Review: The New Pastor’s Handbook

51+0hi1iWeLJason Helopoulos. The New Pastor’s Handbook: Help and Encouragement for the First Years of Ministry (Grand Rapids: Baker Books), 208 pp. $14.99.

The early years of ministry are, for most pastors, a rush. For better or worse, those early years in the ministry are filled with hard and fast learning. Young pastors like myself can easily feel confused, lost, overwhelmed, and inadequate. Young pastors leave seminary or Bible College ready to change the world and solve problems the church has experienced for years only to discover the dark side of ministry. Sadly, young pastors are unable to bear the weight of their unrealistic expectations. Before actually stepping into pastoral ministry, it is an easy to make it into an idol.

Young seminarians like myself have a tendency to look to their mentors or favorite pastors as the standard or litmus test for their own ministries. Holding such unrealistic standards is a major factor in early burnout and a true identity crisis in the life of a young pastor. Ministry is hard. And while some young pastors have terrific mentors, most do not. This means there are a host of young pastors and seminarians who are or will be thrown to the wolves.

If there are two things pastors in those green years of ministry need, it is help and encouragement. In his latest book, The New Pastor’s Handbook: Help and Encouragement for the First Years of Ministry, Jason Helopoulos sets out to offer both help and encouragement to new ministers. Helopoulos knows a lot about the pastorate. He has served three different churches, currently as Associate Pastor at University Reformed Church in East Lansing, Michigan.

The title is apropos. Through forty-eight short, yet significant chapters, Helopoulos takes the pastor through every step of the beginnings of ministry, and the many situations the pastor will face not only in the early years, but also throughout his ministry. He sates the purpose of the book in the first pages when he writes,

“I ask you to consider this book as an outstretched helping hand from a pastor a little further along in the journey than you—a pastor who experienced his first years of ministry just a decade ago. Those memories and challenges are still fresh in my mind. I hope this freshness, along with some seasoning through experience as the years have passed, will provide ready wisdom and aid to those just beginning this journey. Much of this book draws on advice mentors have given me over the years, but some of it is what I wish I had known and unfortunately only learned by experience.” (20)

This paragraph nicely summarizes exactly what this book is. It is the wise advice of an older brother pastor passed on to younger brother pastors. It is the author’s way of looking in the rear view mirror of his journey along the road of ministry and offering warning signs for those just beginning the ride.

Structurally, The New Pastor’s Handbook functions quite well as handbook or manual. The short, yet numerous chapters allow the reader to jump around from topic to topic as he sees fit. The breadth of topics addressed means this book can be used again and again throughout the early years of ministry and beyond as new situations are faced.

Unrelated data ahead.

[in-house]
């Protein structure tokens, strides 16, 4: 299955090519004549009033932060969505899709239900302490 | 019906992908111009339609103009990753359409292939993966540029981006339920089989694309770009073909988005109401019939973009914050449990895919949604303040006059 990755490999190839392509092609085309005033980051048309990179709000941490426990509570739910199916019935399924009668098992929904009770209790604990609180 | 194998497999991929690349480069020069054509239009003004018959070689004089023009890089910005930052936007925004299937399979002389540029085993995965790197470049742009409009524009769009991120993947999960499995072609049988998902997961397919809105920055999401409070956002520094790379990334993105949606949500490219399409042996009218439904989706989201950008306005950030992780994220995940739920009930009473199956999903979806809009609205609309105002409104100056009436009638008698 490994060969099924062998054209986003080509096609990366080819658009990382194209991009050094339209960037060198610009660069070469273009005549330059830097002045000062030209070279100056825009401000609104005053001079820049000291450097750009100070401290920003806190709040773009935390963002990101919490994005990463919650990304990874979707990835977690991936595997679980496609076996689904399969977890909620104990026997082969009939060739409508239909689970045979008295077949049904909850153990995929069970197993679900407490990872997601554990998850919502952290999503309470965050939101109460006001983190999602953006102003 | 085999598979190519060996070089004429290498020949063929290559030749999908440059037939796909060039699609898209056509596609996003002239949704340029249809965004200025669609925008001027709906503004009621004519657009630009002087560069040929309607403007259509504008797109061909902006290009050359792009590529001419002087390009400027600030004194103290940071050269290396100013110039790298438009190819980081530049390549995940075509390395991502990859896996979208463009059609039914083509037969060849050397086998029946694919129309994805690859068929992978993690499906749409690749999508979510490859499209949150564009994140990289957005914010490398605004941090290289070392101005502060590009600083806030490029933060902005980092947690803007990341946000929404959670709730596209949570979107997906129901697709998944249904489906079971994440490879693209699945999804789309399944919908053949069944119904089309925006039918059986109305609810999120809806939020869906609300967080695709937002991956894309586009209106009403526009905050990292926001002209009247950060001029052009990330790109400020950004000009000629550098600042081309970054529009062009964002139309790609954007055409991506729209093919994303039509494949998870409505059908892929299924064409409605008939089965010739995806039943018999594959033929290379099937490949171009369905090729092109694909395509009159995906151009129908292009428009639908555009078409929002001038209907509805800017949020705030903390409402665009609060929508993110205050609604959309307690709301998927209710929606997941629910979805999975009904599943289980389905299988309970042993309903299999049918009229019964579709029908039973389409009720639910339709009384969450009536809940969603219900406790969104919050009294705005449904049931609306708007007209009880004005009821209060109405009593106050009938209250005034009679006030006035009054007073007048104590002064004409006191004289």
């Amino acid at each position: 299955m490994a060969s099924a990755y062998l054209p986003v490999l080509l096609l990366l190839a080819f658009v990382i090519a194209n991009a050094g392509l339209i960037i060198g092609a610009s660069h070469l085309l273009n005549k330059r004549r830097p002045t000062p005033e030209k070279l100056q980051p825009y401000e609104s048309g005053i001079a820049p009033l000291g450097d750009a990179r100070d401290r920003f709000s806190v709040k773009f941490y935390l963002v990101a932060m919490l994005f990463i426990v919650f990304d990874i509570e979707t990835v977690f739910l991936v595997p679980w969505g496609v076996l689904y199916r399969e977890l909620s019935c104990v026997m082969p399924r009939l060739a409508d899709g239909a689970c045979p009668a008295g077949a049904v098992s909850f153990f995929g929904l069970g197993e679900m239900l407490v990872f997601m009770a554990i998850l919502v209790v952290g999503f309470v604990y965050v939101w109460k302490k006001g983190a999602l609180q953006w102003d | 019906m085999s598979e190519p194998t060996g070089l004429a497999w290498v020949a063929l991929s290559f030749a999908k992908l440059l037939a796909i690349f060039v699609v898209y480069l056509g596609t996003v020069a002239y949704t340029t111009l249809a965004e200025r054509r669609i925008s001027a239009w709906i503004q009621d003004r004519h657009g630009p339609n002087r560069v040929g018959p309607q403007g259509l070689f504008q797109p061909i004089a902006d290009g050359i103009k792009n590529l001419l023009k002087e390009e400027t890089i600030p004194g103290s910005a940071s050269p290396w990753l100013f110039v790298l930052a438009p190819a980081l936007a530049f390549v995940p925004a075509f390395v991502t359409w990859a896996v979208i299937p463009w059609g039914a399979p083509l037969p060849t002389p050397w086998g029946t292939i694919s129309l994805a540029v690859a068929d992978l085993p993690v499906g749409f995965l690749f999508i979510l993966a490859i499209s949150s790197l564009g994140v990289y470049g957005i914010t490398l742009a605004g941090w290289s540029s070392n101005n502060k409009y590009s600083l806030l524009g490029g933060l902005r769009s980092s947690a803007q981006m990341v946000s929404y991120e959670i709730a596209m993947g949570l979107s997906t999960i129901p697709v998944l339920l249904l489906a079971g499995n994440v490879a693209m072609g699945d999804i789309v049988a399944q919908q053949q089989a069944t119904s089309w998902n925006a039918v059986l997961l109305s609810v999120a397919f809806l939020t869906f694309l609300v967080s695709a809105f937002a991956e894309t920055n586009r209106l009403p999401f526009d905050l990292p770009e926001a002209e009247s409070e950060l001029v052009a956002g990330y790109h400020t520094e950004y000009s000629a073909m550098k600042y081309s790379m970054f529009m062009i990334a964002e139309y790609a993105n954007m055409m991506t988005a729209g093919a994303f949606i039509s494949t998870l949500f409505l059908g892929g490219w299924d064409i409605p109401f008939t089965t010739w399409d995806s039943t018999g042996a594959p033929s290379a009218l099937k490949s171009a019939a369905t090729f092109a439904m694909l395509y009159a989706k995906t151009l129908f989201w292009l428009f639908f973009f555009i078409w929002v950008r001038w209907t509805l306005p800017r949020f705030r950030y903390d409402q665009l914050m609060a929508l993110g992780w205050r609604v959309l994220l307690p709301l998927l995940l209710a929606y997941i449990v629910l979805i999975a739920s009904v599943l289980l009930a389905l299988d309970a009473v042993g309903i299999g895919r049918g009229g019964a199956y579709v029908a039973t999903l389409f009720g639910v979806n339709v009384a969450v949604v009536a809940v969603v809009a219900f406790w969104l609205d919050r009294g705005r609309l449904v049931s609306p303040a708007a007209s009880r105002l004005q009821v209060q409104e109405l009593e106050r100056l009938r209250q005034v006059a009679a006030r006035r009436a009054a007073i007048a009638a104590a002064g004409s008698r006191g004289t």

Helopoulos begins by addressing the beginnings of pastoral ministry, where he discusses matters including a pastor’s calling and candidacy. Next, he moves to offer advice for how to “start strong” in whatever ministry role the pastor is in. Helopoulos quite tactfully speaks to senior pastors, assistant pastors, and youth pastors and offers advice for how to properly serve in these roles. What is most commendable about The New Pastor’s Handbook is the fact that the advice given is rooted primarily in Scripture and focuses on the nature of the pastorate—servant-leadership. Pastors are shepherds, and as such should function as servant-leaders. The pastorate is unlike any other work in the world. It is not a climb up a ministerial corporate ladder. Instead, it is constant building up and pointing to the sufficiency of Christ.

Helopoulos excels in properly setting a young pastor’s sights on what is important. In his discussion of starting out strong in the various ministry positions, Helopoulos strikes an important balance between encouragement and warning. He neither discourages young pastors from serving in any pastorate position, but appropriately flashes warning signs to guard the young pastor.

The remainder of the book deals with various highly practical ministry issues, contexts, and situations. There is a section for encouragement, pitfalls, and the joys of ministry. Helopoulos speaks to both the discouraged, lost, and confused pastor who has no clue what his next move will be. Yet, he also speaks to the cocky, brash, and shortsighted pastor who thinks he knows far more than he does.

Bottom line: if you are in pastoral ministry, especially in those early years, you need a copy of The New Pastor’s Handbook. In it the pastor will find a reservoir of help and encouragement for the rocky, joyful journey that is pastoral ministry.

Disclosure: I received this book free from Baker Books through the Baker Books Bloggers program. The opinions I have expressed are my own, and I was not required to write a positive review. I am disclosing this in accordance with the Federal Trade Commission’s 16 CFR, Part 255

Mathew Gilbert (B.A. Boyce College) is Associate Pastor for Children and Preschool at The Church at Trace Crossing in Tupelo, MS. He is a M.Div student at The Southern Baptist Theological Seminary. Mathew is married to his high school sweetheart, Erica. Mathew and Erica live in Tupelo with their son, Jude. You can follow him on Twitter @mat_gilbert.


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